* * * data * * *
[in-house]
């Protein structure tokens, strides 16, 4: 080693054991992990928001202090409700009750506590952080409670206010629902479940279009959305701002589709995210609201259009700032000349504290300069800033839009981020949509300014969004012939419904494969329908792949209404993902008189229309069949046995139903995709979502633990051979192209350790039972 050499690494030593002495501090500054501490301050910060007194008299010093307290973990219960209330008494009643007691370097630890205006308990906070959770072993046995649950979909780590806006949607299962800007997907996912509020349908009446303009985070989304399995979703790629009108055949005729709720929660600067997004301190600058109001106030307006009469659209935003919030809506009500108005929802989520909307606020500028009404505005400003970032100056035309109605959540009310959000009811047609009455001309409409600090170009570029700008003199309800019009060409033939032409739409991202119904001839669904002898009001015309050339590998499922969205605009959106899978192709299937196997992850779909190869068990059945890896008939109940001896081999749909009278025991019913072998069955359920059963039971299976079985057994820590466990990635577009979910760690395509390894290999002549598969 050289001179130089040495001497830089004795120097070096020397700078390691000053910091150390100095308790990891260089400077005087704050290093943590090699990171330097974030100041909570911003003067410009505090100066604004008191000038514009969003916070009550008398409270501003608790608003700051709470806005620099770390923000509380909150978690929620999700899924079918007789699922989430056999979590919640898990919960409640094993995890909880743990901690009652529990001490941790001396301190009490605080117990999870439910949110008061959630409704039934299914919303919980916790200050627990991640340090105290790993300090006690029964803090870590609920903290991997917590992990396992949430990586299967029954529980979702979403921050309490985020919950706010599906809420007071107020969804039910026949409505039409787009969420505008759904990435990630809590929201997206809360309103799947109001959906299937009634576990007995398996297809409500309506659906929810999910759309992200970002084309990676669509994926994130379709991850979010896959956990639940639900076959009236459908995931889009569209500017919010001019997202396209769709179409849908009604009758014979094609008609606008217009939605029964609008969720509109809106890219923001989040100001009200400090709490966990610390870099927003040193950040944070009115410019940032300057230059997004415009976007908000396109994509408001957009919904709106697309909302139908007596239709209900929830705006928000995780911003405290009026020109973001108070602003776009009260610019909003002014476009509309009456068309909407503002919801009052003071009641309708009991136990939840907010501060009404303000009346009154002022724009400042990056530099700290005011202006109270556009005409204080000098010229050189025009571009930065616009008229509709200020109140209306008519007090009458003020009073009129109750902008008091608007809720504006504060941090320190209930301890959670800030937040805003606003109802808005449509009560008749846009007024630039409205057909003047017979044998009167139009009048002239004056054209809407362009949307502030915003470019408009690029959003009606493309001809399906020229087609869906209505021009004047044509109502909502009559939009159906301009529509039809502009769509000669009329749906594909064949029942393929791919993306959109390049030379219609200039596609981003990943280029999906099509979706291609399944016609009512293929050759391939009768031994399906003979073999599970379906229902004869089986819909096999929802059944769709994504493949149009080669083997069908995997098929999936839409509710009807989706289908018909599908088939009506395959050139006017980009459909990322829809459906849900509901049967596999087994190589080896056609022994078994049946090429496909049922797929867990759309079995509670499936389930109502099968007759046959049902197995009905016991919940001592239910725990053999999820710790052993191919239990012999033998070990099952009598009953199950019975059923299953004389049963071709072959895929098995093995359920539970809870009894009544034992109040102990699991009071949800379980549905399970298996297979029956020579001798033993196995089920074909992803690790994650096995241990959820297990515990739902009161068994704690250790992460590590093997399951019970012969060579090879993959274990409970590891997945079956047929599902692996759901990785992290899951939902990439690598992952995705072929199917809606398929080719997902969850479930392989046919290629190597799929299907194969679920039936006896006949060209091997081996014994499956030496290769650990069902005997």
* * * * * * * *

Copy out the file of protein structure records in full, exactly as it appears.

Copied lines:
[in-house]
């Protein structure tokens, strides 16, 4: 080693054991992990928001202090409700009750506590952080409670206010629902479940279009959305701002589709995210609201259009700032000349504290300069800033839009981020949509300014969004012939419904494969329908792949209404993902008189229309069949046995139903995709979502633990051979192209350790039972 050499690494030593002495501090500054501490301050910060007194008299010093307290973990219960209330008494009643007691370097630890205006308990906070959770072993046995649950979909780590806006949607299962800007997907996912509020349908009446303009985070989304399995979703790629009108055949005729709720929660600067997004301190600058109001106030307006009469659209935003919030809506009500108005929802989520909307606020500028009404505005400003970032100056035309109605959540009310959000009811047609009455001309409409600090170009570029700008003199309800019009060409033939032409739409991202119904001839669904002898009001015309050339590998499922969205605009959106899978192709299937196997992850779909190869068990059945890896008939109940001896081999749909009278025991019913072998069955359920059963039971299976079985057994820590466990990635577009979910760690395509390894290999002549598969 050289001179130089040495001497830089004795120097070096020397700078390691000053910091150390100095308790990891260089400077005087704050290093943590090699990171330097974030100041909570911003003067410009505090100066604004008191000038514009969003916070009550008398409270501003608790608003700051709470806005620099770390923000509380909150978690929620999700899924079918007789699922989430056999979590919640898990919960409640094993995890909880743990901690009652529990001490941790001396301190009490605080117990999870439910949110008061959630409704039934299914919303919980916790200050627990991640340090105290790993300090006690029964803090870590609920903290991997917590992990396992949430990586299967029954529980979702979403921050309490985020919950706010599906809420007071107020969804039910026949409505039409787009969420505008759904990435990630809590929201997206809360309103799947109001959906299937009634576990007995398996297809409500309506659906929810999910759309992200970002084309990676669509994926994130379709991850979010896959956990639940639900076959009236459908995931889009569209500017919010001019997202396209769709179409849908009604009758014979094609008609606008217009939605029964609008969720509109809106890219923001989040100001009200400090709490966990610390870099927003040193950040944070009115410019940032300057230059997004415009976007908000396109994509408001957009919904709106697309909302139908007596239709209900929830705006928000995780911003405290009026020109973001108070602003776009009260610019909003002014476009509309009456068309909407503002919801009052003071009641309708009991136990939840907010501060009404303000009346009154002022724009400042990056530099700290005011202006109270556009005409204080000098010229050189025009571009930065616009008229509709200020109140209306008519007090009458003020009073009129109750902008008091608007809720504006504060941090320190209930301890959670800030937040805003606003109802808005449509009560008749846009007024630039409205057909003047017979044998009167139009009048002239004056054209809407362009949307502030915003470019408009690029959003009606493309001809399906020229087609869906209505021009004047044509109502909502009559939009159906301009529509039809502009769509000669009329749906594909064949029942393929791919993306959109390049030379219609200039596609981003990943280029999906099509979706291609399944016609009512293929050759391939009768031994399906003979073999599970379906229902004869089986819909096999929802059944769709994504493949149009080669083997069908995997098929999936839409509710009807989706289908018909599908088939009506395959050139006017980009459909990322829809459906849900509901049967596999087994190589080896056609022994078994049946090429496909049922797929867990759309079995509670499936389930109502099968007759046959049902197995009905016991919940001592239910725990053999999820710790052993191919239990012999033998070990099952009598009953199950019975059923299953004389049963071709072959895929098995093995359920539970809870009894009544034992109040102990699991009071949800379980549905399970298996297979029956020579001798033993196995089920074909992803690790994650096995241990959820297990515990739902009161068994704690250790992460590590093997399951019970012969060579090879993959274990409970590891997945079956047929599902692996759901990785992290899951939902990439690598992952995705072929199917809606398929080719997902969850479930392989046919290629190597799929299907194969679920039936006896006949060209091997081996014994499956030496290769650990069902005997």